First, Ratner is an example of the philosophy behind this blog – that a defense win anywhere helps defendants everywhere. A few years ago we (well, Bexis) participated in an amicus brief filed by the Product Liability Advisory Council, Inc. (“PLAC”) in a case called Parker v. Mobil Oil. That appeal turned out well, producing an excellent Frye-based expert opinion – Parker v Mobil Oil Corp., 857 N.E.2d 1114 (N.Y. 2006). Parker, in turn became the foundation for the recent win in Ratner.
So what happened?
Ratner involved a drug containing acetaminophen. Massive overdoses of this drug can cause liver failure, which is not disputed. Ratner, however, did not involve any sort of overdose – plaintiff claimed only routine, therapeutic doses of the drug, significantly expanding the scope of liability, if allowed . Fortunately, the trial court found no valid scientific basis for the claim and granted summary judgment. In Ratner, the Appellate Division affirmed, holding that none of the plaintiffs’ four experts had scientifically valid causation opinions.
The key issue in Ratner was not any particular test or technique used by the plaintiffs’ experts, but rather whether those tests could even be applied, given a fundamental lack of underlying scientific evidence. The court recognized this hurdle as a “separate inquiry” not tied to novelty:
[W]here there is no novel or innovative science involved, or where the tendered scientific deduction has been deemed generally accepted as reliable, there remains a separate inquiry applied to all evidence. This inquiry is “whether there is a proper foundation – to determine whether the accepted methods were appropriately employed in a particular case.”Ratner, 2011 WL 5865657, at *7 (quoting Parker). The plaintiff’s “novel theory of cauastion” – “that therapeutic acetaminophen use caused the plaintiff's liver cirrhosis” – not any particular methodology, was at issue. Id. at *8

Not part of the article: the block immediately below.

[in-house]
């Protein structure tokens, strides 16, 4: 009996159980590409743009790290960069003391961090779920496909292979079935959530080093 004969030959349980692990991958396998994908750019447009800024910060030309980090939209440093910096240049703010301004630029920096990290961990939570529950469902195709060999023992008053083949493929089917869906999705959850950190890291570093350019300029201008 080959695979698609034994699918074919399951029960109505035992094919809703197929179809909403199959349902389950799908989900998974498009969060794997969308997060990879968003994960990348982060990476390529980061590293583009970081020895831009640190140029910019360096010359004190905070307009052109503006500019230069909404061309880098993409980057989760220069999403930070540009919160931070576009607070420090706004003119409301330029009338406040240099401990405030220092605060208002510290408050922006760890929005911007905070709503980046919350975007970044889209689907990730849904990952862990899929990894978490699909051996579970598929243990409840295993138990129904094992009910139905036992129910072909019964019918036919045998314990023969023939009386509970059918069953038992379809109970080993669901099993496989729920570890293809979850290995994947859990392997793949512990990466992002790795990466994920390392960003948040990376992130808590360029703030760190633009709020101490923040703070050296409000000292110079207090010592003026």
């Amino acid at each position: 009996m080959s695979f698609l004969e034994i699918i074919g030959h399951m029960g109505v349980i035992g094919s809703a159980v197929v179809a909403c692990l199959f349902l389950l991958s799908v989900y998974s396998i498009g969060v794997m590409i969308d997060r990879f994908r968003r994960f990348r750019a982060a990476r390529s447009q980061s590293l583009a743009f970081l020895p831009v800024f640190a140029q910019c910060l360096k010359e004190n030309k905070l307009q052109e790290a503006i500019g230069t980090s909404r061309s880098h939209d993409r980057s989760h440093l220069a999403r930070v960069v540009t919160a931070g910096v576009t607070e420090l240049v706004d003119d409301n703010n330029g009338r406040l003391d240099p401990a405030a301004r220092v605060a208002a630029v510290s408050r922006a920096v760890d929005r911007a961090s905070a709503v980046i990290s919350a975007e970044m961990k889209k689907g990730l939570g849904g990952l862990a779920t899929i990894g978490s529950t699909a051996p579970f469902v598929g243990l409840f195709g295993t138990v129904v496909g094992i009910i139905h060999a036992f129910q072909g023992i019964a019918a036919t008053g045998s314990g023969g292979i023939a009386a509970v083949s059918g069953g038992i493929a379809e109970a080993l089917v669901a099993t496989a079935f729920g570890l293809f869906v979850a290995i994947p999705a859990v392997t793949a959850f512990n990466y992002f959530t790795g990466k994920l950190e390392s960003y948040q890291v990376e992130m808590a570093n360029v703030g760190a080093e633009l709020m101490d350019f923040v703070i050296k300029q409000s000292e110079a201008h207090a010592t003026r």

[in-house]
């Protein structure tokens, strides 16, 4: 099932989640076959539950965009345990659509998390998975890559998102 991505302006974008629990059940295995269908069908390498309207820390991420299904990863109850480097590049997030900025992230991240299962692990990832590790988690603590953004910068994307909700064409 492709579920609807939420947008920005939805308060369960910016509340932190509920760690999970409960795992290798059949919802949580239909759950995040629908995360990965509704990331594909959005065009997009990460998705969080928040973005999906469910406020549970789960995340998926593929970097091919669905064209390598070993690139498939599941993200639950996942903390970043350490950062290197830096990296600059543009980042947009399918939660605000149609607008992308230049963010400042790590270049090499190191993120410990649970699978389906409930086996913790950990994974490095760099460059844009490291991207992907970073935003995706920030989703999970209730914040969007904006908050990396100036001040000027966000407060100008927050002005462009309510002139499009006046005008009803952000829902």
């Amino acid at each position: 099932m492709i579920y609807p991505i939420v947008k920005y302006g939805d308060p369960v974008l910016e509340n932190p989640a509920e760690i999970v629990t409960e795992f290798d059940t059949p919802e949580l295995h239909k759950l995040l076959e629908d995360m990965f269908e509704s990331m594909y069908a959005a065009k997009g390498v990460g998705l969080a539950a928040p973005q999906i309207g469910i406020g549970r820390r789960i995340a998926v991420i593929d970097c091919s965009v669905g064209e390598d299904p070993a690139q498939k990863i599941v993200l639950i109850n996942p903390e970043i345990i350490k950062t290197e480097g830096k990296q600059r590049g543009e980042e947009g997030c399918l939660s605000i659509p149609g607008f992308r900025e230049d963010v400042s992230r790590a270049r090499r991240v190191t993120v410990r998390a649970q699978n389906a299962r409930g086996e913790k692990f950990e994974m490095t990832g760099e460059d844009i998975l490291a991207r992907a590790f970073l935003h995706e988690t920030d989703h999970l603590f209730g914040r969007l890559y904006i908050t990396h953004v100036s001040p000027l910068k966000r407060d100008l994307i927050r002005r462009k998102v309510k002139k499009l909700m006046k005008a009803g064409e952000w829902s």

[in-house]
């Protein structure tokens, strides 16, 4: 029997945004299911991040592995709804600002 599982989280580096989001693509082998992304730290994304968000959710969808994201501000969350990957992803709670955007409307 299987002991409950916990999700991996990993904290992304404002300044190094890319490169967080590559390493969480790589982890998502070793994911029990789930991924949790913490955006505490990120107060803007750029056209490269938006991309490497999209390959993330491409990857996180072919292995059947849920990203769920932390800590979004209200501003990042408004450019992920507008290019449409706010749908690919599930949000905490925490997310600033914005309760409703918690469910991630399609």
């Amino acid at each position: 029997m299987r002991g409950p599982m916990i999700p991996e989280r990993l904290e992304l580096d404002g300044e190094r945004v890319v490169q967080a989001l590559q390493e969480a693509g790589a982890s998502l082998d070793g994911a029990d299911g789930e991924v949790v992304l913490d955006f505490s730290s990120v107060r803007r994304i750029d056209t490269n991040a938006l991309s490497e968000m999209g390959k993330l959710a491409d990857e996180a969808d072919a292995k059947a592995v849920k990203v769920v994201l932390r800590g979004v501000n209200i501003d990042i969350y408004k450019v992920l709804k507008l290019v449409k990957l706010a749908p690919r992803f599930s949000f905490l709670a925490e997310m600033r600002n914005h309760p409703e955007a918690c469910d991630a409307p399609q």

The plaintiff’s experts claimed to be relying on “extrapolation” from the known hepatic risks of the drug in overdose situations. Id. The court held that there was nothing from which to extrapolate. Absent adequate underlying data, the claimed “extrapolation” was simply an expert’s “ipse dixit.” Ratner, 2011 WL 5865657, at *9. All the plaintiff really offered was a pair of widely separated case reports of people who, after taking the drug in therapeutic quantities, later suffered liver trouble. That was not enough:
[O]bservational studies or case reports are not generally accepted in the scientific community on questions of causation. . . . [T]he two aforementioned case studies relied upon by the plaintiff constitute merely observational data which are of a lesser caliber than controlled clinical studies from which results can be reviewed and verified.Id. at *10.
Not only were case studies inherently insufficient, but these (even for case studies) were pretty weak. For one thing, their authors did not reach causation conclusions. “The two studies merely hypothesized that the liver injuries sustained by the patients therein were related to ingestion of therapeutic doses of acetaminophen and that further study was warranted.” Id. Or, as another author:
state[d] that the clinical importance . . . was unclear, and the authors of the study did not interpret the finding . . . to be indicative of serious liver injury.Id. at *10. Thus, the plaintiff’s experts were attempting to draw conclusions from purported bases of their opinions that went well beyond what those initial authors felt was justified.
And more. Because acetaminophen had been around for a long time, there were plenty of (and much better) contrary data – “thousands of journal articles” – that “acetaminophen is safe in therapeutic doses, even for individuals suffering from liver disease." Ratner, 2011 WL 5865657, at *10.
Since the plaintiffs’ experts’ opinions were: (1) based upon minimal and comparatively weak data, (2) that was contradicted by large amounts of more powerful data, and (3) went beyond the conclusions that even the reporters of that weak data felt was justified, those opinions were “fundamentally speculative.” Id. at *11. Thus, the trial court had properly excluded those opinions and entered summary judgment:
[W]hen an expert seeks to introduce a novel theory of medical causation without relying on a novel test or technique, the proper inquiry begins with whether the opinion is properly founded on generally accepted methodology, rather than whether the causal theory is generally accepted in the relevant scientific community. Here, the plaintiff failed to meet that burden.Id.